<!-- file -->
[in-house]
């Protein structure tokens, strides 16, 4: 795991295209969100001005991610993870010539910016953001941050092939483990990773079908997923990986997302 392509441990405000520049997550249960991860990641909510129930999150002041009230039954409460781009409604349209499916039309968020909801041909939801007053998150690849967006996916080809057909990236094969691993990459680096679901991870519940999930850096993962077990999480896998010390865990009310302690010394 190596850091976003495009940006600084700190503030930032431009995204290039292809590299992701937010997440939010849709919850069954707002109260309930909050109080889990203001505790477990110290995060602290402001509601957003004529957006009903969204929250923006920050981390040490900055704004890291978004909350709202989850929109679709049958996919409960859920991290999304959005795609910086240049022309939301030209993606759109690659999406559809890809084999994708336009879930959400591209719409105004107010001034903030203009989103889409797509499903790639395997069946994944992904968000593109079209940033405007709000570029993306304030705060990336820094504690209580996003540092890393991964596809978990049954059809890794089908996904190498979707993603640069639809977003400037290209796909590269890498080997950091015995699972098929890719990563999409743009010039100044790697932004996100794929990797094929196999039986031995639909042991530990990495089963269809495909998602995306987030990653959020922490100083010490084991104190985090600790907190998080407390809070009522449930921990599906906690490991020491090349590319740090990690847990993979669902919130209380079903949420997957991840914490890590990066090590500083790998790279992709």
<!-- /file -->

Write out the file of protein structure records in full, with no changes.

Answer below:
[in-house]
């Protein structure tokens, strides 16, 4: 795991295209969100001005991610993870010539910016953001941050092939483990990773079908997923990986997302 392509441990405000520049997550249960991860990641909510129930999150002041009230039954409460781009409604349209499916039309968020909801041909939801007053998150690849967006996916080809057909990236094969691993990459680096679901991870519940999930850096993962077990999480896998010390865990009310302690010394 190596850091976003495009940006600084700190503030930032431009995204290039292809590299992701937010997440939010849709919850069954707002109260309930909050109080889990203001505790477990110290995060602290402001509601957003004529957006009903969204929250923006920050981390040490900055704004890291978004909350709202989850929109679709049958996919409960859920991290999304959005795609910086240049022309939301030209993606759109690659999406559809890809084999994708336009879930959400591209719409105004107010001034903030203009989103889409797509499903790639395997069946994944992904968000593109079209940033405007709000570029993306304030705060990336820094504690209580996003540092890393991964596809978990049954059809890794089908996904190498979707993603640069639809977003400037290209796909590269890498080997950091015995699972098929890719990563999409743009010039100044790697932004996100794929990797094929196999039986031995639909042991530990990495089963269809495909998602995306987030990653959020922490100083010490084991104190985090600790907190998080407390809070009522449930921990599906906690490991020491090349590319740090990690847990993979669902919130209380079903949420997957991840914490890590990066090590500083790998790279992709």